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Juggling art and sculpts in making a Brutal PVP arena game.

When you see a game like Brutality you immediately know that there must have gone a lot of time into making the world come to life. I was surprised to see som many artists on the credits list, so I really wanted to interview the designer Stephan Frost on his process. Let’s begin.

 

 

Tell us about yourself and how you got into board game design?


My day job is in video games, and at the time I was working on an MMO. These are massive games with complex systems and dependencies for development. I wanted to work on something where I could do everything by myself (mechanically), then when it was ready, get some artists involved. One night about two years ago I was about to fall asleep when I thought of an idea to make a straight forward PVP arena board game. I wrote down some ideas, thought of some characters and attacks, drew some rough sketches, and went to bed at 2am. About 2 years later, here we are with Brutality on Kickstarter.

 

Pick a team of two medieval badasses and go to war against two other badasses

 

Tell us what the game Brutality is about?


Brutality is a medieval combat brawler board game with grim-yet-high-personality characters that players control. Pick a team of two medieval badasses and go to war against two other badasses.

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The absurdly magnificent works of Kwanchai Moriya

Take a look at Kwanchai Moriya’s portfolio and you will discover unparalleled works of an extremely talented and versatile artist. From the ‘Days of Ire’ cover to Flips Ships and Dinosaur Island we get significant images dripping with personality. I am so thrilled to bring an interview with  Kwanchai Moriya – the half-Thai and half-Japanese, born in Manhattan, grew up in Chicago, and currently living in Los Angeles, California.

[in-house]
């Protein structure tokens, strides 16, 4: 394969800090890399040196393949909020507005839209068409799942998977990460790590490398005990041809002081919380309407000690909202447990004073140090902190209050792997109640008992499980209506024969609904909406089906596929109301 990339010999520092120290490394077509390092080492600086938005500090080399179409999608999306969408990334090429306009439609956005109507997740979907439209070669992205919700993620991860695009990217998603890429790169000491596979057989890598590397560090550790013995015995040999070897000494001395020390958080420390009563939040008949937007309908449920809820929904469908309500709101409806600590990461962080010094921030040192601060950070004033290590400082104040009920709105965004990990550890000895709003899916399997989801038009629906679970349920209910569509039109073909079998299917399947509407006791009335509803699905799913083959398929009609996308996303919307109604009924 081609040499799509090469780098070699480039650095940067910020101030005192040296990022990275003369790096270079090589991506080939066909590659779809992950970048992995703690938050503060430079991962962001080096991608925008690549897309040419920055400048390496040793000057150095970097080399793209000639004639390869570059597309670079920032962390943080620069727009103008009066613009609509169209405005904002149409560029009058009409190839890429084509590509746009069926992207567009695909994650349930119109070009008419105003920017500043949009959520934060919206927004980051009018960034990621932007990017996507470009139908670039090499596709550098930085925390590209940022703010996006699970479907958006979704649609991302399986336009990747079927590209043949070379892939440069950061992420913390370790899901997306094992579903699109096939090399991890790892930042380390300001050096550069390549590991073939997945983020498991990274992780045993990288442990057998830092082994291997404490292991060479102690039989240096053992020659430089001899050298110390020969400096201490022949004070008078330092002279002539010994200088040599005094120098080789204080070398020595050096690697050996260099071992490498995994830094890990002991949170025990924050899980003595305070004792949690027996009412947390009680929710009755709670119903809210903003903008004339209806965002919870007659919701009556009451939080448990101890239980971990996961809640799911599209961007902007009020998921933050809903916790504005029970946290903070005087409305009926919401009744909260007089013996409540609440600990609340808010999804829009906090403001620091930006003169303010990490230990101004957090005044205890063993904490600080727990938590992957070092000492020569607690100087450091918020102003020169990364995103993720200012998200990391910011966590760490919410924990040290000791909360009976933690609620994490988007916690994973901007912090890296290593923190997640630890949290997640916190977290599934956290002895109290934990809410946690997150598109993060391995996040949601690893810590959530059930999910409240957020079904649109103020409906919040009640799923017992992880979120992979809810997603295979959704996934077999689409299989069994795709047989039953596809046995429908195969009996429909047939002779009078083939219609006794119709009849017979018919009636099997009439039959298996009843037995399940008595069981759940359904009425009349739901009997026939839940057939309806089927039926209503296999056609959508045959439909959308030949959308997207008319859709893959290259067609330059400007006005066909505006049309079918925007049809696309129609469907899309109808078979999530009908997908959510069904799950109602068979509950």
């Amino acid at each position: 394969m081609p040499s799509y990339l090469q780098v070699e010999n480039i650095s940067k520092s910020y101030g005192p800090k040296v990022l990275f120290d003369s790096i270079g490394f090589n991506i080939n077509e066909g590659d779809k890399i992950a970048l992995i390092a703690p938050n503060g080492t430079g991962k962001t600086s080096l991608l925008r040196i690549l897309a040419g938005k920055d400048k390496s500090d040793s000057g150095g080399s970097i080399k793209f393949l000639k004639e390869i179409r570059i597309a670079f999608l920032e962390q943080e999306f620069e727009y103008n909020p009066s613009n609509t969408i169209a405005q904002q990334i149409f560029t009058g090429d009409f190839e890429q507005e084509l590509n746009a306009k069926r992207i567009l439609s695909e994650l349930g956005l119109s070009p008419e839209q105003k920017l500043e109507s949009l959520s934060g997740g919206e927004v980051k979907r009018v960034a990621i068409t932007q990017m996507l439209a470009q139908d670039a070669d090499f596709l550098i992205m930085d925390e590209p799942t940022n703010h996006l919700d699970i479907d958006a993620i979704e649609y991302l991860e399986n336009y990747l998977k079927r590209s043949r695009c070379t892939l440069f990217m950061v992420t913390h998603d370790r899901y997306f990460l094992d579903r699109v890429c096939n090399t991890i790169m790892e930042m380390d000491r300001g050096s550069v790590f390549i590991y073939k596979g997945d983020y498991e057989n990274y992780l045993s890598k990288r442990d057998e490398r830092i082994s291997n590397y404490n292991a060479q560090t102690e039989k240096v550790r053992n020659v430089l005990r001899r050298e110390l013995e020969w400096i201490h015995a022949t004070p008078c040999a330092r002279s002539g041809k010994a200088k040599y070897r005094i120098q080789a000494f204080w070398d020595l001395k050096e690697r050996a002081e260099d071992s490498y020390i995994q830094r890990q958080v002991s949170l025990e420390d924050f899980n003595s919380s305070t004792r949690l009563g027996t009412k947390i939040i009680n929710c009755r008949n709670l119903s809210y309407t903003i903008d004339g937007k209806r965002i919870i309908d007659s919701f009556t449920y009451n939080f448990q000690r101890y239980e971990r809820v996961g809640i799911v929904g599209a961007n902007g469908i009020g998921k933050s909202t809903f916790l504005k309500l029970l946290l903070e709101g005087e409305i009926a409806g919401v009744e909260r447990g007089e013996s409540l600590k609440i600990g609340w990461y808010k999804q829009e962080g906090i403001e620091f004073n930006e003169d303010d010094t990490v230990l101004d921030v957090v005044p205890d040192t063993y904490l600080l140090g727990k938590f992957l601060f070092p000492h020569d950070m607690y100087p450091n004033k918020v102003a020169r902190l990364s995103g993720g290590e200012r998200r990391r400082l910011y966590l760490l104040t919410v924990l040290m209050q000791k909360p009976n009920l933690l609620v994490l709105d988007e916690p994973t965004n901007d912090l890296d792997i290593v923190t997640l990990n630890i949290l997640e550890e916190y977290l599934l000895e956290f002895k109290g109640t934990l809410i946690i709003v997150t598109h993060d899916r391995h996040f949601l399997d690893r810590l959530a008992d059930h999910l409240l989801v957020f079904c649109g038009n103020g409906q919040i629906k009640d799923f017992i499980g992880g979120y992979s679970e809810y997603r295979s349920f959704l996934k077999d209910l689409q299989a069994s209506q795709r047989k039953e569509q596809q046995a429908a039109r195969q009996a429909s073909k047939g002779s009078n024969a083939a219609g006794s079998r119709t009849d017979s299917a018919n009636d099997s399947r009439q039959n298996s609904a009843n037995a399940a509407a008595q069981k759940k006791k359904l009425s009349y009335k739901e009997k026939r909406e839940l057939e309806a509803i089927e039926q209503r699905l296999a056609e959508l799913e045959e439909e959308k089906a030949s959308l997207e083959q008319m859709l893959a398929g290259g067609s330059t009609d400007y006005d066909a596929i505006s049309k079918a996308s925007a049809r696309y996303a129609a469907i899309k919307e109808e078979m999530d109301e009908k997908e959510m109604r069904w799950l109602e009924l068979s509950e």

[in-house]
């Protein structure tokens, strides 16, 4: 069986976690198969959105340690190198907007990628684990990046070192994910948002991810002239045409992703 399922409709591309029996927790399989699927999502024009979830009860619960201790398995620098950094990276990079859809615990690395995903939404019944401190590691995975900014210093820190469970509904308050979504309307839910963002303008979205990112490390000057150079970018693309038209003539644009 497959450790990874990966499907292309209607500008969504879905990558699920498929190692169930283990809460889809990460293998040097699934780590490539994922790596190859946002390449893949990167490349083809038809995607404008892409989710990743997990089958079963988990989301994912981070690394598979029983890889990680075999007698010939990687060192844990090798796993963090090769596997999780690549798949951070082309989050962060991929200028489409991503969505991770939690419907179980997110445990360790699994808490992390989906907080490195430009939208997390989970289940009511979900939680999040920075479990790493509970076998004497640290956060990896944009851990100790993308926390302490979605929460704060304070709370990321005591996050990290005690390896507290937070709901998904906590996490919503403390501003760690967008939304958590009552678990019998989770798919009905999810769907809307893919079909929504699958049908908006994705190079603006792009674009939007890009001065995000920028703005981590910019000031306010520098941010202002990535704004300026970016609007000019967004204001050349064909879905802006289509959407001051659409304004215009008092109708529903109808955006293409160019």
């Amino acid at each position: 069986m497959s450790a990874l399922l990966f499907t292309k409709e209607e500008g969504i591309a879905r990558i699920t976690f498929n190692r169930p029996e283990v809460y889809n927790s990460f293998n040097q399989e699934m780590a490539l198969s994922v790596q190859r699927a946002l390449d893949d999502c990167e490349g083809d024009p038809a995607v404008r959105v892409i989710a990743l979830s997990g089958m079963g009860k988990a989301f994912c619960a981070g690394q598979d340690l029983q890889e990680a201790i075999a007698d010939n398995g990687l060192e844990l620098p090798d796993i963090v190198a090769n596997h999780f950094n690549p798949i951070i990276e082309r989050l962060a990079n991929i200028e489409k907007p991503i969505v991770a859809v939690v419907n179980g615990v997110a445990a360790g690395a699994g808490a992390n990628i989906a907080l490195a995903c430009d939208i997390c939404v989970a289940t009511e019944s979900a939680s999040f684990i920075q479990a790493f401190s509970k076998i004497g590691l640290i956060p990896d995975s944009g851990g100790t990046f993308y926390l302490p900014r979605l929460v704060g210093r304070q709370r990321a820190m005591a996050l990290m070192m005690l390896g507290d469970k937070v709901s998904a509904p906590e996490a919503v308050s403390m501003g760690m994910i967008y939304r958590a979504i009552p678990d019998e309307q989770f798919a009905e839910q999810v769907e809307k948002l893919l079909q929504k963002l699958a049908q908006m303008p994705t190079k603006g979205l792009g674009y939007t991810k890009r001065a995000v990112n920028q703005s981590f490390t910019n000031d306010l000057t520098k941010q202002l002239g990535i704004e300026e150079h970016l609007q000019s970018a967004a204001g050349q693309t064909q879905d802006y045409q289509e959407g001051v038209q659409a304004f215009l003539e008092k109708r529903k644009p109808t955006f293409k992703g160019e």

Tell us a little about your artistic background and how you got into making art in general and for board games?

 

My mom enrolled me in a pastels class at my local park district when I was, maybe, 8 or 9. I did a pretty good job on a banana and an apple, and so began the journey!

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How Jacqui Davis use lots of reference for her stunning paintings!

When interviewing Daniel Solis earlier I noticed colorfull characters in the art of Belle of the Ball. The same artist also worked on, Ex Libris by Renegade Studios, a game that has been rewarded for its art. Her name is Jaquis Davis, located in north west England. I am a fan of her colorful and intriguing art and apparently she is not afraid to use lots of reference in her process.

 

 

Tell us a little about your artistic background and how you got into making art for board games?

 

My mom likes to tell the story that as a kid I told her off for drawing horses wrong so she made me do it. I’ve always been drawing – and of course my horses are always right 😉

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Emil Larsen – Working with illustrators from a designers perspective

Hi guys, I’m Emil Larsen a board game designer from Denmark. I’ve been Kickstarting, designing and publishing games for the last 4-5 years while working as an Officer in the Danish Army.

Niklas reached out to me because he wanted to hear how it is to work with illustrators from a designer’s perspective. Now I want this article to be something both a designer and illustrator can use when approaching or dealing with a project like a board game, hopefully bridging the gap between the two perspectives. So here’s my take on it 🙂

I’ve been working with illustrators, layouters, artists etc. during most of my entrepreneur career, now stretching almost 11 years. My recent card game Burning Rome is probably the most fluent experience I’ve had in terms of creative projects, interaction and involvement of freelancers. This is especially true when taking into account that 8 illustrators have been involved in Burning Rome and its first Stand-alone expansion.

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